At Advent, we cry out to God, “Come down!” And we remember the babe born to a virgin in Bethlehem of all places. We remember that day by the Jordan River when God tore open the heavens and descended like a dove on that babe now grown to a man from Nazareth of all places. We remember how the sky turned black and the ground shook when that man Jesus was crucified on Calvary. And we remember how the earth quaked, the stone rolled away, and that dead man Jesus was raised to new life, eternal life, for the power of God made it so: Life and love conquered sin, evil, and death, because God came down.
At Advent, we remember and we look forward; we look forward to the day when we won’t wonder if justice has been served, for there will be no doubt. We look forward to the day when 18 year old boys won’t lie dead in the streets for reasons we may never know. We look forward to the day when evils likes racism will be no more. We look forward because Christ has died; Christ is risen; Christ will come again.
So we will not despair after a week like this. We will not give in to rage and hate but we will listen to those who do, for as “Dr. Martin Luther King Jr., the nation's apostle of nonviolence, : "a riot is the language of the unheard." He also showed us that only disciplined, sacrificial, and nonviolent social movements can change things.”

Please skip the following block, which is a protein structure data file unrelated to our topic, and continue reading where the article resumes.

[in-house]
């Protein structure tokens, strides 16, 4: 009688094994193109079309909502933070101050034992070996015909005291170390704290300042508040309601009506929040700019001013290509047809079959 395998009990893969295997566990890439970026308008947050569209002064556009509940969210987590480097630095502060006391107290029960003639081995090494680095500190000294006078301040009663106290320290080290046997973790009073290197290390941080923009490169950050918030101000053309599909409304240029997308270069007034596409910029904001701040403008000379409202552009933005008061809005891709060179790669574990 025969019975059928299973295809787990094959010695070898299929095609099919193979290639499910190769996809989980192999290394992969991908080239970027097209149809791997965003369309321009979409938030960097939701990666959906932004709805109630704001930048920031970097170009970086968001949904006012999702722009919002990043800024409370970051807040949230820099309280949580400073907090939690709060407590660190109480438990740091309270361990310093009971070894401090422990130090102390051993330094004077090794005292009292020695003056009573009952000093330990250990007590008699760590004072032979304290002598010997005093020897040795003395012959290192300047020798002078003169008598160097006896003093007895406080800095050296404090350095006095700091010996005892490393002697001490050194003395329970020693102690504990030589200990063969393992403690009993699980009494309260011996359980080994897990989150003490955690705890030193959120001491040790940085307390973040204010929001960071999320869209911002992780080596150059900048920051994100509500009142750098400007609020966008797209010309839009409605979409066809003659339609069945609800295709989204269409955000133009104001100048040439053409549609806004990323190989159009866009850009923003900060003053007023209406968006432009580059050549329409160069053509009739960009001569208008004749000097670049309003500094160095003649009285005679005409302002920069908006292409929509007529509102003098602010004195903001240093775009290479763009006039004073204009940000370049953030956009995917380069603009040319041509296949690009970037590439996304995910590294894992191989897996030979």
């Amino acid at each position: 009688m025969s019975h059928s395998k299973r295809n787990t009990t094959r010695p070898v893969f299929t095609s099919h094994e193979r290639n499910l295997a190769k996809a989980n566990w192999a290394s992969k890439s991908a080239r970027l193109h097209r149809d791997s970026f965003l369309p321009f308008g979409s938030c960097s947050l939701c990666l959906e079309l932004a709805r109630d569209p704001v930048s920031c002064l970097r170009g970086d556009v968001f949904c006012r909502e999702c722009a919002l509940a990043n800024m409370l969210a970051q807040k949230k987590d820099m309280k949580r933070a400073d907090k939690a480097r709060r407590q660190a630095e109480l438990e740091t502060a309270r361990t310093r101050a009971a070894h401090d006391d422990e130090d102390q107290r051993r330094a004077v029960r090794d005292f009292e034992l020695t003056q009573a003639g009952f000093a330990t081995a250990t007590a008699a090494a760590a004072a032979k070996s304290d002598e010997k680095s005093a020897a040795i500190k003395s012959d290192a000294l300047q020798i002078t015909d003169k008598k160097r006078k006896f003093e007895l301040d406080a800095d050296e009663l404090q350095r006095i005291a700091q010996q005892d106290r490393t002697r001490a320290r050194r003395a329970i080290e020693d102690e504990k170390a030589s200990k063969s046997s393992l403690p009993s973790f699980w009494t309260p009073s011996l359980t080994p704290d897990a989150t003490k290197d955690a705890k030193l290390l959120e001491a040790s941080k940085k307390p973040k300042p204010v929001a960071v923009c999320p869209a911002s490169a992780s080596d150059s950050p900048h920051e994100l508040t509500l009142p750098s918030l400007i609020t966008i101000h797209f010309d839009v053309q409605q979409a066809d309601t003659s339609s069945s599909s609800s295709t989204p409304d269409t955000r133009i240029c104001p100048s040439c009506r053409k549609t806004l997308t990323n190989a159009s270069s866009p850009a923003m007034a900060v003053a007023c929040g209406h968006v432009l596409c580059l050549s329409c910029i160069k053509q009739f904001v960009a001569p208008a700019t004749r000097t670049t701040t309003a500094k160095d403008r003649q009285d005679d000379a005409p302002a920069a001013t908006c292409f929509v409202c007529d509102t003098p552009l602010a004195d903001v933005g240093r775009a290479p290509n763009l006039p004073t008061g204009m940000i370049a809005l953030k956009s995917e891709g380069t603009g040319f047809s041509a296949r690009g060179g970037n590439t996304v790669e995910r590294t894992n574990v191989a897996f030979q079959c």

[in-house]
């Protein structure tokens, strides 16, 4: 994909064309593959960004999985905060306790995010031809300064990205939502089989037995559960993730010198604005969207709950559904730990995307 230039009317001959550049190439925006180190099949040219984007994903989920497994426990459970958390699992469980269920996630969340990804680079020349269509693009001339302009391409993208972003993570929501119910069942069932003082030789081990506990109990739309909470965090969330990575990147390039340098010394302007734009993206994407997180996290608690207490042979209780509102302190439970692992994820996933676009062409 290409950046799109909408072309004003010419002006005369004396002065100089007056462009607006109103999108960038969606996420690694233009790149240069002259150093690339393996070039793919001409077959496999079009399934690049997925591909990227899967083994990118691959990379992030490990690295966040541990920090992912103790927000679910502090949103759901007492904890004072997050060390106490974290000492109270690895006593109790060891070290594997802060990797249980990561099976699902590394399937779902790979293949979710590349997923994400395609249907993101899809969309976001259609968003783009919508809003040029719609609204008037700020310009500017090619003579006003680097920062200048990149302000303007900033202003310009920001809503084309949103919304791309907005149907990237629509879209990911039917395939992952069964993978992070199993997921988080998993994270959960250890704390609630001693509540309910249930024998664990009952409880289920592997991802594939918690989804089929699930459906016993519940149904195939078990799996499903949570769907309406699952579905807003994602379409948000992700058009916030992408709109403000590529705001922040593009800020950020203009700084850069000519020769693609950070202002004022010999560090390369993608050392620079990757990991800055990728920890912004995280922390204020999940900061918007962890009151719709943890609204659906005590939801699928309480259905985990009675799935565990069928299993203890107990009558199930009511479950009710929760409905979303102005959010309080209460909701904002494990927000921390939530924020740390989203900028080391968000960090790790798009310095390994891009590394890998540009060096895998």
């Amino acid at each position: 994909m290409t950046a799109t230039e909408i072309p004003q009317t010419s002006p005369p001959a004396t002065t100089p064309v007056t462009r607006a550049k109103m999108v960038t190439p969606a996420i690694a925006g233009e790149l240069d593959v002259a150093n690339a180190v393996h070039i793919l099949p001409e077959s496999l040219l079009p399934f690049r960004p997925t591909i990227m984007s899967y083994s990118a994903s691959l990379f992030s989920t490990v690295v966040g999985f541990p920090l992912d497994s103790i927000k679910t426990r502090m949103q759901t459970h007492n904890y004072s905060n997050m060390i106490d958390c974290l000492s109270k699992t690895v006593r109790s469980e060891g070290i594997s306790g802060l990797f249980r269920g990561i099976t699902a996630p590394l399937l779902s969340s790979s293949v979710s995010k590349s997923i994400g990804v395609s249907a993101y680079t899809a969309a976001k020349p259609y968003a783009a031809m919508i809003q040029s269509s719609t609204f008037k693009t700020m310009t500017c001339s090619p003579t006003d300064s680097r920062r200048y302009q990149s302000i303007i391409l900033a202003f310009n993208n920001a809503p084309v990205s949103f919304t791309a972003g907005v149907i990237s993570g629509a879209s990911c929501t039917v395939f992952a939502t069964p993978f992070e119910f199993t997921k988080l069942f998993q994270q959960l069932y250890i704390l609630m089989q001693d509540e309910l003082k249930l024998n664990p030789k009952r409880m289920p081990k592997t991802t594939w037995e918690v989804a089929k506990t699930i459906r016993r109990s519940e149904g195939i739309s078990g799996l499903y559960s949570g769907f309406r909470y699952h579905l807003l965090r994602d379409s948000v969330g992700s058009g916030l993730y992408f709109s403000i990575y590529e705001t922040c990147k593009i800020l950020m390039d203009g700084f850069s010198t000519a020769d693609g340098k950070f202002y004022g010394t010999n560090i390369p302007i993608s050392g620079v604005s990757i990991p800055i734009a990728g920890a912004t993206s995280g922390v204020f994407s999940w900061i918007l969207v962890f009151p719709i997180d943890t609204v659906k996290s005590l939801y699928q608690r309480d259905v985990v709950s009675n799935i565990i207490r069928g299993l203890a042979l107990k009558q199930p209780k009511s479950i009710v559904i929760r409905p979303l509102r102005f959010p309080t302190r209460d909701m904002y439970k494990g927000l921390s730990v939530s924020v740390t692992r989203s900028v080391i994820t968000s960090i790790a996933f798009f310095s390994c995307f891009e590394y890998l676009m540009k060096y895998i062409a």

In the midst of his grief, Michael Brown’s father looked forward to that change, “Hurting others or destroying property is not the answer. No matter what the grand jury decides, I do not want my son's death to be in vain. I want it to lead to incredible change, positive change, change that makes the St. Louis region better for everyone.”
Brothers and sisters in Christ, this is Advent and we are all the people of God. Take an honest look within, and ask God to save you from what is wrong and set you right. Take an honest look around, and ask God to save this world from what is wrong and set all things right. Take an honest look and offer honest prayers with the language of lament; language that names what is, looks forward and cries out, “Isaiah 64:1 (NRSV) O that you would tear open the heavens and come down!” Amen.”